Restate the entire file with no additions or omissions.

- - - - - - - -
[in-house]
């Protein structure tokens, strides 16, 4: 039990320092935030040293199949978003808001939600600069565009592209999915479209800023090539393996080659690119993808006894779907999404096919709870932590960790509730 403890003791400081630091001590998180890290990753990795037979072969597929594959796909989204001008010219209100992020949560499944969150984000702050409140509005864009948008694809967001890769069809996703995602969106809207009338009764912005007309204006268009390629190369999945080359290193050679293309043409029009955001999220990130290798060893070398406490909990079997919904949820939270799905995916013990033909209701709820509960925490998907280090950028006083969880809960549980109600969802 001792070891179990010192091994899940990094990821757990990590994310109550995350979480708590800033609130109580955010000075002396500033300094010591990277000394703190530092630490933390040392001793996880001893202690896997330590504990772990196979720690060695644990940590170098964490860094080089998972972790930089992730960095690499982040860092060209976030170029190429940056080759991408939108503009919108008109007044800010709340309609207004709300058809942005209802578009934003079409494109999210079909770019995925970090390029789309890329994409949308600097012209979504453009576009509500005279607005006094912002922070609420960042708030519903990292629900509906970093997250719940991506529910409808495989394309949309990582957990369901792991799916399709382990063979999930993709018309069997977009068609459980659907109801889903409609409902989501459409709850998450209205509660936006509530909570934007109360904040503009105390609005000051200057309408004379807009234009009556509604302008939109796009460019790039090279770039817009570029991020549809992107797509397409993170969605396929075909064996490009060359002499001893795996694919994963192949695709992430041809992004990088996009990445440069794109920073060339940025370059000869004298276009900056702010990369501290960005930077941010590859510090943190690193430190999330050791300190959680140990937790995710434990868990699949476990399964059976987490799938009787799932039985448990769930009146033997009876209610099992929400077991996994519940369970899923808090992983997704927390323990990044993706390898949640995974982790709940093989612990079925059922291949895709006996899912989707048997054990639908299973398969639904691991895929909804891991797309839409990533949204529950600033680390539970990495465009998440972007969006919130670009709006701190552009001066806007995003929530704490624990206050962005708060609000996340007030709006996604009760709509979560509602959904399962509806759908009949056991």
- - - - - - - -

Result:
[in-house]
């Protein structure tokens, strides 16, 4: 039990320092935030040293199949978003808001939600600069565009592209999915479209800023090539393996080659690119993808006894779907999404096919709870932590960790509730 403890003791400081630091001590998180890290990753990795037979072969597929594959796909989204001008010219209100992020949560499944969150984000702050409140509005864009948008694809967001890769069809996703995602969106809207009338009764912005007309204006268009390629190369999945080359290193050679293309043409029009955001999220990130290798060893070398406490909990079997919904949820939270799905995916013990033909209701709820509960925490998907280090950028006083969880809960549980109600969802 001792070891179990010192091994899940990094990821757990990590994310109550995350979480708590800033609130109580955010000075002396500033300094010591990277000394703190530092630490933390040392001793996880001893202690896997330590504990772990196979720690060695644990940590170098964490860094080089998972972790930089992730960095690499982040860092060209976030170029190429940056080759991408939108503009919108008109007044800010709340309609207004709300058809942005209802578009934003079409494109999210079909770019995925970090390029789309890329994409949308600097012209979504453009576009509500005279607005006094912002922070609420960042708030519903990292629900509906970093997250719940991506529910409808495989394309949309990582957990369901792991799916399709382990063979999930993709018309069997977009068609459980659907109801889903409609409902989501459409709850998450209205509660936006509530909570934007109360904040503009105390609005000051200057309408004379807009234009009556509604302008939109796009460019790039090279770039817009570029991020549809992107797509397409993170969605396929075909064996490009060359002499001893795996694919994963192949695709992430041809992004990088996009990445440069794109920073060339940025370059000869004298276009900056702010990369501290960005930077941010590859510090943190690193430190999330050791300190959680140990937790995710434990868990699949476990399964059976987490799938009787799932039985448990769930009146033997009876209610099992929400077991996994519940369970899923808090992983997704927390323990990044993706390898949640995974982790709940093989612990079925059922291949895709006996899912989707048997054990639908299973398969639904691991895929909804891991797309839409990533949204529950600033680390539970990495465009998440972007969006919130670009709006701190552009001066806007995003929530704490624990206050962005708060609000996340007030709006996604009760709509979560509602959904399962509806759908009949056991």